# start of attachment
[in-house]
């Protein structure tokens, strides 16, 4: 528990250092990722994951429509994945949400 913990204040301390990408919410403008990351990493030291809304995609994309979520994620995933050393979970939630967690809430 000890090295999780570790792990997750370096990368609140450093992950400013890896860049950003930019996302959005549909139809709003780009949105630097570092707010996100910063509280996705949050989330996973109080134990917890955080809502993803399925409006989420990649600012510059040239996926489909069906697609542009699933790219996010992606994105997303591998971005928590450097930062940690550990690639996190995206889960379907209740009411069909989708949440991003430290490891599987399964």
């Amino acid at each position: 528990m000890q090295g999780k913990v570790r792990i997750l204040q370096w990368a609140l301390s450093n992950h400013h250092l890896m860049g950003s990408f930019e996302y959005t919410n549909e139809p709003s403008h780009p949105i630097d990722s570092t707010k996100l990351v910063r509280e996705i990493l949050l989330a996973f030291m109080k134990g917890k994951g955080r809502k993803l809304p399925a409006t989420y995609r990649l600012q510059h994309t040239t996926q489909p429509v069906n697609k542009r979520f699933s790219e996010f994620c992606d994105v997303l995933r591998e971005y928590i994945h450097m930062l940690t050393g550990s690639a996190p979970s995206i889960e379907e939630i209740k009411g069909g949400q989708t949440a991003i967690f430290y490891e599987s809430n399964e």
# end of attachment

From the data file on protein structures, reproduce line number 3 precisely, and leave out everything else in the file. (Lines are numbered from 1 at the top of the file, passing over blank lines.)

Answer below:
């Amino acid at each position: 528990m000890q090295g999780k913990v570790r792990i997750l204040q370096w990368a609140l301390s450093n992950h400013h250092l890896m860049g950003s990408f930019e996302y959005t919410n549909e139809p709003s403008h780009p949105i630097d990722s570092t707010k996100l990351v910063r509280e996705i990493l949050l989330a996973f030291m109080k134990g917890k994951g955080r809502k993803l809304p399925a409006t989420y995609r990649l600012q510059h994309t040239t996926q489909p429509v069906n697609k542009r979520f699933s790219e996010f994620c992606d994105v997303l995933r591998e971005y928590i994945h450097m930062l940690t050393g550990s690639a996190p979970s995206i889960e379907e939630i209740k009411g069909g949400q989708t949440a991003i967690f430290y490891e599987s809430n399964e």